The new Judy Garland biopic is exactly what you’d expect it to be: a safe, pleasant-enough novelty built entirely around highlighting its lead, titular performance. And since Renée Zellweger won all the awards she was gunning for with the role—including an Oscar and an Independent Spirit Award for Best Lead Actress in the same weekend—I suppose it’s inarguably a success. If the performance is the movie, that means Judy is too weirdly uneven to praise with any enthusiasm. In her worst moments Zellweger awkwardly apes Garland’s broadest mannerisms while wearing the same obnoxious false teeth that won Rami Malek an Oscar for Bohemian Rhapsody. At her best, she stumbles into a stupor while recreating Garland’s late-career stage performances that somehow entirely transcends the caricature of the rest of the film to approximate some kind of spiritual possession where she legitimately is Judy, however briefly. In either case, it’s effectively pointless to critique the finer points of Zellweger’s movie-defining performance at this stage, as it’s already carried off the Oscar statue in its Dorothy-replica picnic basket. All there is left to do is single out the stray points of interest that distinguish this picture from other Safe, Award-Winning biopics – of which there are only a precious few:
- Judy’s sole distinguishing choice on a creative level is its device of setting all its flashbacks to Garland’s youth on a studio lot sets, emphasizing the disorienting artifice of her non-childhood. Instead of following a birth-to-death biopic structure, the film saves time by starting with a pilled-out, extravagant but nearly homeless Garland during a final string of London concert dates preceding her death. It periodically cuts back to the abuses of the Studio System that landed her in such a delirious state, painting her Old Hollywood teen years as a surreal, Oz-like nightmare of pure artifice. She genuinely cannot tell which foods, romances, or inner thoughts are The Real Thing and which are stage props, thank to studio ghouls who control her every movement. This all-encompassing gaslighting operation really colors how we see the ridiculous stupor she stumbles through in later in life. An entire movie set in that kind of reality-obscuring saccharine nightmare might have actually been interesting as an art object, or at least more so than the actor’s showcase we got instead.
- It’s uncomfortable to dwell on this observation for too long, but Judy is partially fascinating in its parallels to the current professional haze of its star. At only 50 years old, Zellweger has already been effectively discarded by her industry for being too “old” & loopy to be worthy of Lead Actress status. Until this awards campaign, the most use the Hollywood star-making machine had for her in recent years was as tabloid fodder to shame her for undergoing Noticeable cosmetic surgery. Zellweger emerged from this mistreatment understandably wobbly, which is best illustrated in her loosey-goosey Oscars acceptant speech that praised Martin Scorsese, Venus & Serena Williams, firefighters, and Harriet Tubman all in the same breath. Judy Garland was only 47 years old when she died. As much as we like to think the entertainment industry has evolved for the better since that tragedy, the parallels between Zellweger’s portrayal of that fallen star and her own offscreen behavior are . . . alarming.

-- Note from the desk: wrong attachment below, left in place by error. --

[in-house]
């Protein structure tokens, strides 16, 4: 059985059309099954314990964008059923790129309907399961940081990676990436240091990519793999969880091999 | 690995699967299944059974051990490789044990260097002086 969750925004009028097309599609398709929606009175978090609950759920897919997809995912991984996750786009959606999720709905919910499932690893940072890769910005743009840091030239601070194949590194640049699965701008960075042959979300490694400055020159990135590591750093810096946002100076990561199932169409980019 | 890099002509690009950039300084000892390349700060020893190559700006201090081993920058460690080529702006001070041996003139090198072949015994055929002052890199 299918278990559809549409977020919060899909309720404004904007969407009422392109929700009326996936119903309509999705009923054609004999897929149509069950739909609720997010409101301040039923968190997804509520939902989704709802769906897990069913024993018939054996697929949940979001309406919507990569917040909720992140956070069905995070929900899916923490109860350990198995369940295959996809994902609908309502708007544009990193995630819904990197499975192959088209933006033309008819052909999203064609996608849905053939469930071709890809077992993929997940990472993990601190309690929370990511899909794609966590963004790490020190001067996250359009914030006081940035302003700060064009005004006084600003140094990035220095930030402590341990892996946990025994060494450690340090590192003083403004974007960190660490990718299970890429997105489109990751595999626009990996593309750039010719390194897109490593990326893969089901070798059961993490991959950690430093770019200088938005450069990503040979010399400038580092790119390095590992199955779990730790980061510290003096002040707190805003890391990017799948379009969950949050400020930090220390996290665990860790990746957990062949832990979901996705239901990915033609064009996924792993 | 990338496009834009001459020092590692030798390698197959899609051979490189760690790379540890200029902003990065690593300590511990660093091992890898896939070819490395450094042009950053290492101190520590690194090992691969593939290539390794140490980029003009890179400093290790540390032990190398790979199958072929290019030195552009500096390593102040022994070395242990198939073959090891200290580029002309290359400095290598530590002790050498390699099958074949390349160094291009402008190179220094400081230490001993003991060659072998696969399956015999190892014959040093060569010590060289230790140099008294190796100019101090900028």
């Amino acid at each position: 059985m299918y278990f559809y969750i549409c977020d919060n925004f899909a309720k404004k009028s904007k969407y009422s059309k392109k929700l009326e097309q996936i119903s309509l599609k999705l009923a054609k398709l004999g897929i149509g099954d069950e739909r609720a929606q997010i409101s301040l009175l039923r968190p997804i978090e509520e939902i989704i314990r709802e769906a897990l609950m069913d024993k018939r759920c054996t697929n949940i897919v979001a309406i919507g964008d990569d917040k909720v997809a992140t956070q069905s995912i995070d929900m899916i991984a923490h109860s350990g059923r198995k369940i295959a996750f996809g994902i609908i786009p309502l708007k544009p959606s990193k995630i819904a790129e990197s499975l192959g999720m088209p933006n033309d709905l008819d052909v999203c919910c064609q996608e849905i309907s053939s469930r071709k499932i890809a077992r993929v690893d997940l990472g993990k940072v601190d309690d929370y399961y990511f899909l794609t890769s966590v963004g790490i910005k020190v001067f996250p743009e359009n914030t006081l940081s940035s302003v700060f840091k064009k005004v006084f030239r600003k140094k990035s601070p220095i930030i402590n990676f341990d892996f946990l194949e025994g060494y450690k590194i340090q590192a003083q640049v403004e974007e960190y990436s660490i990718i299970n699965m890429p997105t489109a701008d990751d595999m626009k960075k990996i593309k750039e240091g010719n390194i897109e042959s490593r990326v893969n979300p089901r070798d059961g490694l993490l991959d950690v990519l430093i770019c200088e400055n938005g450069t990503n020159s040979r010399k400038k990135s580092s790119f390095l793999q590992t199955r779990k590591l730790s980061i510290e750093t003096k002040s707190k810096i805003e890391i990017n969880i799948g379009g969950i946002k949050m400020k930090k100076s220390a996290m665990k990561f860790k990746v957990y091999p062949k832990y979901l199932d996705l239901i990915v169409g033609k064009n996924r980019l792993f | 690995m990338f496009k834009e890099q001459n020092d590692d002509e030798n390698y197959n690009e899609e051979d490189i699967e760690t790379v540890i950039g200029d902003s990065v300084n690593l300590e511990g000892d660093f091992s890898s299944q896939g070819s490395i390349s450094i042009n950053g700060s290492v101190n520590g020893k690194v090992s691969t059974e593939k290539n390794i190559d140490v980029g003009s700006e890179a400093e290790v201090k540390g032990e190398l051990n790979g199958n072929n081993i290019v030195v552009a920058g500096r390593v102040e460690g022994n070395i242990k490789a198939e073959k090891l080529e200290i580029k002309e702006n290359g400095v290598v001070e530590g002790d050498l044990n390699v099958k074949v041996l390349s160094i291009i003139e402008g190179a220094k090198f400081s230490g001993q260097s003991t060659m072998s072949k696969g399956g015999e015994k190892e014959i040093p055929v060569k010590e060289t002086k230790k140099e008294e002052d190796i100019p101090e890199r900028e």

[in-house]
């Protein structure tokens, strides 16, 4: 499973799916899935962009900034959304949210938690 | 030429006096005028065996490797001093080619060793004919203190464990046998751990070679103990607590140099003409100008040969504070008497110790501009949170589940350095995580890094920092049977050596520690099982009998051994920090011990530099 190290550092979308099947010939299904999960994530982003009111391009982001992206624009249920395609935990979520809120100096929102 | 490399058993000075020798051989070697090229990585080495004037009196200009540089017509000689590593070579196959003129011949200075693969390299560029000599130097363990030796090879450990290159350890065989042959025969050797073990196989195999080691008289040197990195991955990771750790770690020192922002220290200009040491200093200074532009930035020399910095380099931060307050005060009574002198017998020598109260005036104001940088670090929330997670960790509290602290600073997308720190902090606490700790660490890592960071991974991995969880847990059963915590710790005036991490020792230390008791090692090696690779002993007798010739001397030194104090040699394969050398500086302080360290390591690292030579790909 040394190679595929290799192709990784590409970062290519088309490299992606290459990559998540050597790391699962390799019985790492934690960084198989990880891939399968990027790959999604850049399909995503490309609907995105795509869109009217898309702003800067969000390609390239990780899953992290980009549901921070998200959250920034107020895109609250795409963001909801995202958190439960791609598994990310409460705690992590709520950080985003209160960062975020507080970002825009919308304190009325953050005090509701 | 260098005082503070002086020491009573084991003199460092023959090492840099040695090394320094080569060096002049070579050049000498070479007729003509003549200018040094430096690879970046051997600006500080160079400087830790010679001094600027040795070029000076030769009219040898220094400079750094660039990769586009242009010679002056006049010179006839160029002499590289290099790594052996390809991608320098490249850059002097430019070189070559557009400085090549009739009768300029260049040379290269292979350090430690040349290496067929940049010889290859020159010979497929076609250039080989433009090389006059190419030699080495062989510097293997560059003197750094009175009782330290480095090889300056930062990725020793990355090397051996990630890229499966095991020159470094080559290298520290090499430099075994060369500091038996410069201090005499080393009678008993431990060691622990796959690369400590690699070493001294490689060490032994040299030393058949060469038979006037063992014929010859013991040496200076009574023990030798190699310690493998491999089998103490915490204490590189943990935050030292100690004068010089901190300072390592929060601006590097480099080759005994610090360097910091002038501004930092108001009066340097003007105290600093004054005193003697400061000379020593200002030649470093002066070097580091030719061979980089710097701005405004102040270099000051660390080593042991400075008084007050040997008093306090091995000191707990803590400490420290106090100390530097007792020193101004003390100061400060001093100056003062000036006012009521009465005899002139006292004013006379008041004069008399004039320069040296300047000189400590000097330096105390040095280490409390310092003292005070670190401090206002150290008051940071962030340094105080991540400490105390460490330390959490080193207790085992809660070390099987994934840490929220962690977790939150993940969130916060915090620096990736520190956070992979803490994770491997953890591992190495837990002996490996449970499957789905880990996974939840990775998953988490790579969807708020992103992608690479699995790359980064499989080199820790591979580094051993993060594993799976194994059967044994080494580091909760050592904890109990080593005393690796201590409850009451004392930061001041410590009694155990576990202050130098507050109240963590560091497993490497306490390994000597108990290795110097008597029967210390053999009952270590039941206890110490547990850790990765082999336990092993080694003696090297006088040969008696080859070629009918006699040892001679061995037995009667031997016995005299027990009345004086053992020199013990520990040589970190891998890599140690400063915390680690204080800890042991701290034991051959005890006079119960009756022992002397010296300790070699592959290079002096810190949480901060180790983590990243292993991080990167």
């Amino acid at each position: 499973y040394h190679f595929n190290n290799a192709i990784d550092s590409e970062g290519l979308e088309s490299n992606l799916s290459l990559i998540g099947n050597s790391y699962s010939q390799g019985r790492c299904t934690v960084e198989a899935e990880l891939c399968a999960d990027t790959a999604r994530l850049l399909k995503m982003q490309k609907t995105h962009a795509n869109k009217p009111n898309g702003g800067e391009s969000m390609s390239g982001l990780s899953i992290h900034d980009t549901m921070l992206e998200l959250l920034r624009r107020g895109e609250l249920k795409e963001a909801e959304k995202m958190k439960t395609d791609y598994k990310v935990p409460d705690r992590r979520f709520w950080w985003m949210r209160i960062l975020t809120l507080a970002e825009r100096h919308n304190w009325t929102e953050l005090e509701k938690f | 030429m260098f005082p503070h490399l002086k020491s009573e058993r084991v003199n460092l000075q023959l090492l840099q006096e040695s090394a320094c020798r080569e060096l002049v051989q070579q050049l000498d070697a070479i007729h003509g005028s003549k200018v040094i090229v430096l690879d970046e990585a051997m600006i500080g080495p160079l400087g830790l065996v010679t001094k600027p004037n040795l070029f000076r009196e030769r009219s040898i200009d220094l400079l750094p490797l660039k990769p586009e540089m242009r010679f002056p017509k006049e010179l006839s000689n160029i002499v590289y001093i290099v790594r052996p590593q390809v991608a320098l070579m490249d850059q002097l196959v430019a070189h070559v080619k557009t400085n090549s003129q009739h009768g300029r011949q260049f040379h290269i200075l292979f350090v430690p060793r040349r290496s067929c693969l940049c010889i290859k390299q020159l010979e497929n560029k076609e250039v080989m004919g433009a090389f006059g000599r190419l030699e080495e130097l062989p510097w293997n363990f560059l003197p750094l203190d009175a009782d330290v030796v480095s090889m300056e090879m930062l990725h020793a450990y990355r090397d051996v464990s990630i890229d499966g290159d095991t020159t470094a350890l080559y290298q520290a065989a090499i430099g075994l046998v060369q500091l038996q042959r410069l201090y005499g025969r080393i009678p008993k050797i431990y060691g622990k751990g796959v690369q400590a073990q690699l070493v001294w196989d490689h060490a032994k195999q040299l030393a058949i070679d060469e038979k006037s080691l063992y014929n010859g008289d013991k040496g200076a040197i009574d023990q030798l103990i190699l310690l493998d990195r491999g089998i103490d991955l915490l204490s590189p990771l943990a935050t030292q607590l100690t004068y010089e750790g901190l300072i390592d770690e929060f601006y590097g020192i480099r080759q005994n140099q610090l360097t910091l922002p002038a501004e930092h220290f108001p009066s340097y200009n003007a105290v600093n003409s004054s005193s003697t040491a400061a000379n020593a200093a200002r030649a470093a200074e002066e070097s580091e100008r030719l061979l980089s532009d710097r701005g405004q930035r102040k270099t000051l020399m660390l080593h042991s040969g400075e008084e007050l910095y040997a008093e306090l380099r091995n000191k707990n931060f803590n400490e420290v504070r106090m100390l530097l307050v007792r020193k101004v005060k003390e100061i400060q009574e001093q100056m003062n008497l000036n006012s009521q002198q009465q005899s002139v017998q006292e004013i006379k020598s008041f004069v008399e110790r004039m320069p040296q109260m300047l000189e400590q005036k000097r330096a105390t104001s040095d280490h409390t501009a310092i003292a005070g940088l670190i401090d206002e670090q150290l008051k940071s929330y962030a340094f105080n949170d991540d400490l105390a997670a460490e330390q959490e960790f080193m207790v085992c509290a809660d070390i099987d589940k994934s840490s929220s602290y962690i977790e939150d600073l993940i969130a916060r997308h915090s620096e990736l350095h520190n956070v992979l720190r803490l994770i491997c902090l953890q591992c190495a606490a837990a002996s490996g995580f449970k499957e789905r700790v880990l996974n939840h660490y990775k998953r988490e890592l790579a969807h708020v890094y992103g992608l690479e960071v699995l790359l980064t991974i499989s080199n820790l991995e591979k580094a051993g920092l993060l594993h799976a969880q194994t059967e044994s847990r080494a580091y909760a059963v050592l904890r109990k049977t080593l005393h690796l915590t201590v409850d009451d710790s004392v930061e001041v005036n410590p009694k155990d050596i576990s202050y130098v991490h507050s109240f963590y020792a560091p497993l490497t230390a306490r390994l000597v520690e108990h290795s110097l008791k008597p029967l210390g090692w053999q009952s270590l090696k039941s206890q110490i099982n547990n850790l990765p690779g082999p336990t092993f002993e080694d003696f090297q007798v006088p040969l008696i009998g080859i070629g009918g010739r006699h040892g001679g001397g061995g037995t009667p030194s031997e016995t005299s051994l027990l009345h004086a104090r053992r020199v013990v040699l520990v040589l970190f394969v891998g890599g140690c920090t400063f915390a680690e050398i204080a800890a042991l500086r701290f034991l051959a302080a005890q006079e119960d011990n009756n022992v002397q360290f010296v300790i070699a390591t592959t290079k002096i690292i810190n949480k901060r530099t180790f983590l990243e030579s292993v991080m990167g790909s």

- This movie had to acknowledge Judy Garland’s significance in the LGBTQ community in some way (it is on a first-name basis with the star, after all), so it was enthralling to see how it’d go about satisfying that requirement. It hurriedly decides to store al its gay eggs in one homosexual couple’s basket, making time for Garland to befriend a same-sex British couple who wait outside her concerts for autographs. This gamble works fairly well when she spends an intimate evening with the ecstatic lads in their cozy apartment, but less so when their arc is quickly resolved as a stinger of comic relief. In either case, choosing one couple as a stand-in for All Gays Everywhere makes for an interesting tension that’s worth some careful scrutiny.
- Jessie Buckley’s in this! She’s even second billed in the end credits, despite taking on a thankless role as Judy’s befuddled assistant. It’s nowhere near her finest work, but unlike Beast & Wild Rose, it’s a movie people will actually see.
Outside these few points of interest and the idiosyncrasies of Zellweger’s weirdly uneven performance, Judy is the exact movie you’d expect it to be based on its poster & premise. There’s nothing wrong with that kind of safe-bet indulgence, really, but it does feel like the movie has already outlived its purpose now that it has its Best Lead Actress Oscar secured on Zellweger’s trophy shelf. The best it can hope for at this point is a few basic cable broadcasts & Redbox rentals before it’s forgotten forever. In that context, it’s pretty alright.